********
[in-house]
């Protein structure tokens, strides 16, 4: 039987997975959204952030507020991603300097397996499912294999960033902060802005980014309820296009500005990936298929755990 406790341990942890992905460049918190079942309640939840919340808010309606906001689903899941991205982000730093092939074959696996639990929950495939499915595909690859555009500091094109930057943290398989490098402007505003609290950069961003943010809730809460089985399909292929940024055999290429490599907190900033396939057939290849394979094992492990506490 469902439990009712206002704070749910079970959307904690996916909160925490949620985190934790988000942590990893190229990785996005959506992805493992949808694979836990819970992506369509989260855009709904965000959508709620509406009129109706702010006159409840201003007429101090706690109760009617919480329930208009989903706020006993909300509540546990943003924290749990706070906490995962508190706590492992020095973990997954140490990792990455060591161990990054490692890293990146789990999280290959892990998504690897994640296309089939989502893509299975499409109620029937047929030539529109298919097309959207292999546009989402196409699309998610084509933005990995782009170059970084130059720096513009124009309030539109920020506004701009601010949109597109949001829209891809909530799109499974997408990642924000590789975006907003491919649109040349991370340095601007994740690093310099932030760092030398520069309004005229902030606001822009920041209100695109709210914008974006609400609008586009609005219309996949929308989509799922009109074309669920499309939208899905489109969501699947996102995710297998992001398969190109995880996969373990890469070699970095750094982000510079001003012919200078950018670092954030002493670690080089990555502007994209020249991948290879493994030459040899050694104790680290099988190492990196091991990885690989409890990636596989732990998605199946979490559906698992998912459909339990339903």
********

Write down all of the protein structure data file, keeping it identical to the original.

[in-house]
């Protein structure tokens, strides 16, 4: 039987997975959204952030507020991603300097397996499912294999960033902060802005980014309820296009500005990936298929755990 406790341990942890992905460049918190079942309640939840919340808010309606906001689903899941991205982000730093092939074959696996639990929950495939499915595909690859555009500091094109930057943290398989490098402007505003609290950069961003943010809730809460089985399909292929940024055999290429490599907190900033396939057939290849394979094992492990506490 469902439990009712206002704070749910079970959307904690996916909160925490949620985190934790988000942590990893190229990785996005959506992805493992949808694979836990819970992506369509989260855009709904965000959508709620509406009129109706702010006159409840201003007429101090706690109760009617919480329930208009989903706020006993909300509540546990943003924290749990706070906490995962508190706590492992020095973990997954140490990792990455060591161990990054490692890293990146789990999280290959892990998504690897994640296309089939989502893509299975499409109620029937047929030539529109298919097309959207292999546009989402196409699309998610084509933005990995782009170059970084130059720096513009124009309030539109920020506004701009601010949109597109949001829209891809909530799109499974997408990642924000590789975006907003491919649109040349991370340095601007994740690093310099932030760092030398520069309004005229902030606001822009920041209100695109709210914008974006609400609008586009609005219309996949929308989509799922009109074309669920499309939208899905489109969501699947996102995710297998992001398969190109995880996969373990890469070699970095750094982000510079001003012919200078950018670092954030002493670690080089990555502007994209020249991948290879493994030459040899050694104790680290099988190492990196091991990885690989409890990636596989732990998605199946979490559906698992998912459909339990339903």